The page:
Before the creative forces behind “Hacksaw Ridge” highlighted Doss’ legacy at Commencement, President Falwell used part of his address to the graduates to honor another local war hero, World War II veteran and former prisoner of war George Rogers. Rogers served as the university’s chief financial officer from 1974-99.

Falwell also recognized veteran Gene Falwell, his uncle and the twin brother of Liberty’s founder Dr. Jerry Falwell, as well as Purple Heart veteran Tim Lee, who spoke at Liberty’s Baccalaureate Service the night before.

Rashad Jennings came full circle to deliver the keynote address at his alma mater — in the very stadium where he holds the record for most touchdowns. At 31, Jennings is the university’s youngest Commencement speaker in history. Seven years earlier, Jennings celebrated his own Commencement after being drafted into the National Football League.

During each of his three seasons in a Flames jersey, Jennings rushed for 1,000-plus yards, and he scored a total 42 touchdowns while leading the Flames to two Big South Conference Championships and a combined conference record of 11-2. His professional career has included stops in Jacksonville, Oakland, and, currently, New York, where he is a starter and most recently rushed for 863 of his over 3,000 career yards.

Throughout his rise to success, Jennings has focused on giving back. His nonprofit organization, the Rashad Jennings Foundation, provides mentoring and promotes literacy, health, and wellness to youth.

Jennings’ speech was inspiring — and fiery, in a way — as pyrotechnics (normally used to celebrate at Flames Football games) illustrated his desire for graduates to live a life of “dynamic faith” and burn away the frivolous distractions and moral compromises that seek to snuff out their light.

“Throughout life, you will be tested to walk with biblical truth, tested to have patience with Christ-like tolerance, and tested with temptation to hold your spiritual fortitude and your convictions, remembering that it is by and for a Holy God that you stand or fall,” he told the graduates. “And He is able to make you stand.”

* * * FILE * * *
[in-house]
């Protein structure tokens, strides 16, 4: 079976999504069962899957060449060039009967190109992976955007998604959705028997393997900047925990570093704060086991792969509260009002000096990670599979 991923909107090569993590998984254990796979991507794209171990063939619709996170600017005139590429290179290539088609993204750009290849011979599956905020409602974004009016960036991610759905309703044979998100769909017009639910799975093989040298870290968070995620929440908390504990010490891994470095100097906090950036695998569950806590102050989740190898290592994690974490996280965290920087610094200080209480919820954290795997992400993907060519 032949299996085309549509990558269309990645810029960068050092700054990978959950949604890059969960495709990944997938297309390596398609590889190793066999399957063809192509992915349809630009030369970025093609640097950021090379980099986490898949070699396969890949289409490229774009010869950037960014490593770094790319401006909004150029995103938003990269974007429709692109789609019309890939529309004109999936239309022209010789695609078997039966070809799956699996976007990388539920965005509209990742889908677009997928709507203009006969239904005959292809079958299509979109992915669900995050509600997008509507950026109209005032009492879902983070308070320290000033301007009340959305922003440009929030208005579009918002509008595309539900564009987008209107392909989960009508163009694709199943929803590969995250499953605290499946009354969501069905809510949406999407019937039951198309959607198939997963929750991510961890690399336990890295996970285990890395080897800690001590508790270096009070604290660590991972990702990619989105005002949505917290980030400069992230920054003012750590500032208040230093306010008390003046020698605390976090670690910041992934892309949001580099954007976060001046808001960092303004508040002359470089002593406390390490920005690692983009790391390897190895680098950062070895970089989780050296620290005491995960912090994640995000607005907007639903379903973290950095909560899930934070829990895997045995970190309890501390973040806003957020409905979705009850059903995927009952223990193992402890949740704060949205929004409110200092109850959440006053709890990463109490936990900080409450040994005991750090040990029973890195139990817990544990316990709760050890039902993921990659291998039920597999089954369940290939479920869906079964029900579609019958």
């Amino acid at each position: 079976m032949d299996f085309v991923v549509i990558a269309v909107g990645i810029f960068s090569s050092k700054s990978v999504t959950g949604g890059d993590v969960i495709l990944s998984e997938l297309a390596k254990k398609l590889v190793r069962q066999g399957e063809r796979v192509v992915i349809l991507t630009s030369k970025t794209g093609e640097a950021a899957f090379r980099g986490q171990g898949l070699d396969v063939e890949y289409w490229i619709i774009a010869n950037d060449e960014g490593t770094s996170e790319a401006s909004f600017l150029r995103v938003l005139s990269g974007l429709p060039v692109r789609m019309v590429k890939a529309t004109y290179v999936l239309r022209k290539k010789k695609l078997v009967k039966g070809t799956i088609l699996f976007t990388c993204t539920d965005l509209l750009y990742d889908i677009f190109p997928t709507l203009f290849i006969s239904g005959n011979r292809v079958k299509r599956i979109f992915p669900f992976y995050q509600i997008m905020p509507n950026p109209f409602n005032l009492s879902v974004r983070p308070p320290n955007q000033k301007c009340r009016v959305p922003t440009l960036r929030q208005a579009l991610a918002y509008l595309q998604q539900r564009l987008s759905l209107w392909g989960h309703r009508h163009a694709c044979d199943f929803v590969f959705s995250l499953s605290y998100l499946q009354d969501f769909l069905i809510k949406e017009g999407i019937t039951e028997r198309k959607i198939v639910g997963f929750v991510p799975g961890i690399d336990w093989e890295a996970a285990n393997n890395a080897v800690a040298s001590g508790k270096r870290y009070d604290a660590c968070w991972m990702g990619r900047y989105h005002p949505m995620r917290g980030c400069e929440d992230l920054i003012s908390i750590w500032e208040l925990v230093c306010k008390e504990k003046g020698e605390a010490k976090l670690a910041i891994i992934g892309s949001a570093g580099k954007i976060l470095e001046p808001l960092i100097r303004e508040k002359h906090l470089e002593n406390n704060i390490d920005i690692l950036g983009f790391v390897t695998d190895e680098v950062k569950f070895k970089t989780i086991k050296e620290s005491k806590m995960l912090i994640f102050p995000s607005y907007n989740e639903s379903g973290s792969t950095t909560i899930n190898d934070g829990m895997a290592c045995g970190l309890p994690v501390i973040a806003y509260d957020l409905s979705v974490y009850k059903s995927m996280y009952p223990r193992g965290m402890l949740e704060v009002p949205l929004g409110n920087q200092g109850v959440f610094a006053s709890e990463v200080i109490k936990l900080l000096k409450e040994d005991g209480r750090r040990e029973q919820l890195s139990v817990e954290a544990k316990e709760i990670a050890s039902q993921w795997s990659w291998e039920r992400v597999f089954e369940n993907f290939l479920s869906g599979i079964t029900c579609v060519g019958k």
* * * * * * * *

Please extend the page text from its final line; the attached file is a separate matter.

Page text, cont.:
Jennings, who double-majored in business and sport management at Liberty, with a minor in biblical studies, told them that God delights in doing extraordinary things with ordinary people. He talked about how he had been inspired by Dr. Falwell, who envisioned Liberty as a world-class university in both its academic and athletic offerings. Today, Liberty is the world’s largest Christian university and is growing in prominence (read about its reclassification as a Doctoral University). But building such a university is not without cost, and Jennings said that achieving greatness does not come without ambition.

“I’m not supposed to be here, by any stretch of the imagination. Being a little short kid, overweight, 0.6 GPA in high school, 275-pound fifth-string running back — with asthma,” Jennings said. “But one thing I know for sure. When God has your back, you can dream crazy big.

Trials may burn, he said, but those who persevere are refined by those flames.

“Go set this world on fire,” Jennings said, before stepping down from the stage and launching an autographed football into the sea of graduates. He closed with his signature touchdown celebration dance of drawing a box in the air and stepping through it — a symbol to graduates of their stepping forth into the world as Champions for Christ.

43rd Commencement

19,430 record number of graduates

87 percent studied online

More than 35,000 attended the ceremonies

5,803 Military Ties (Veterans, active duty, & military spouses)

549 Doctoral Degrees

8,364 Master’s Degrees

8,464 Bachelor’s Degrees

5,167 graduated with honors

1,143 with a perfect 4.0 GPA